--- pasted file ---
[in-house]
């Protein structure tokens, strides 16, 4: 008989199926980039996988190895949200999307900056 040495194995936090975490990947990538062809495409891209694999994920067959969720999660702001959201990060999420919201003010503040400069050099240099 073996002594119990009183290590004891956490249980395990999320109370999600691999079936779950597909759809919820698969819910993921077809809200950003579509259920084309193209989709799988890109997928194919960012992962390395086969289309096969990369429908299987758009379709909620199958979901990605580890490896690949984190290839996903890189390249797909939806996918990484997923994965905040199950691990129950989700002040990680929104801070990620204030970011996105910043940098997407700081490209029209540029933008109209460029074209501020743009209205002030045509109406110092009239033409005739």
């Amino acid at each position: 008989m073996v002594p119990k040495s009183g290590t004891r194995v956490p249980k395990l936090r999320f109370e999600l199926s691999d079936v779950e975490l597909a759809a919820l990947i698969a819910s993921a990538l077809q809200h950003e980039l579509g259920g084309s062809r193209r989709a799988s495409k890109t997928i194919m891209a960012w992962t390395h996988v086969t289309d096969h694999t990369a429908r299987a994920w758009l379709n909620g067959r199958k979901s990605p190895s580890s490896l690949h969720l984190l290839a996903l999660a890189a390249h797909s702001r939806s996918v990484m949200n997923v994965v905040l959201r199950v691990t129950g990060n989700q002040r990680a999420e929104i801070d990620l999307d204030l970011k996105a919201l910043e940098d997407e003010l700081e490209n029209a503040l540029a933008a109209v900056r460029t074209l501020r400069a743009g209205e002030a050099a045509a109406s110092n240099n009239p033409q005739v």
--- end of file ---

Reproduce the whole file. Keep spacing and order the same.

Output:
[in-house]
């Protein structure tokens, strides 16, 4: 008989199926980039996988190895949200999307900056 040495194995936090975490990947990538062809495409891209694999994920067959969720999660702001959201990060999420919201003010503040400069050099240099 073996002594119990009183290590004891956490249980395990999320109370999600691999079936779950597909759809919820698969819910993921077809809200950003579509259920084309193209989709799988890109997928194919960012992962390395086969289309096969990369429908299987758009379709909620199958979901990605580890490896690949984190290839996903890189390249797909939806996918990484997923994965905040199950691990129950989700002040990680929104801070990620204030970011996105910043940098997407700081490209029209540029933008109209460029074209501020743009209205002030045509109406110092009239033409005739």
């Amino acid at each position: 008989m073996v002594p119990k040495s009183g290590t004891r194995v956490p249980k395990l936090r999320f109370e999600l199926s691999d079936v779950e975490l597909a759809a919820l990947i698969a819910s993921a990538l077809q809200h950003e980039l579509g259920g084309s062809r193209r989709a799988s495409k890109t997928i194919m891209a960012w992962t390395h996988v086969t289309d096969h694999t990369a429908r299987a994920w758009l379709n909620g067959r199958k979901s990605p190895s580890s490896l690949h969720l984190l290839a996903l999660a890189a390249h797909s702001r939806s996918v990484m949200n997923v994965v905040l959201r199950v691990t129950g990060n989700q002040r990680a999420e929104i801070d990620l999307d204030l970011k996105a919201l910043e940098d997407e003010l700081e490209n029209a503040l540029a933008a109209v900056r460029t074209l501020r400069a743009g209205e002030a050099a045509a109406s110092n240099n009239p033409q005739v």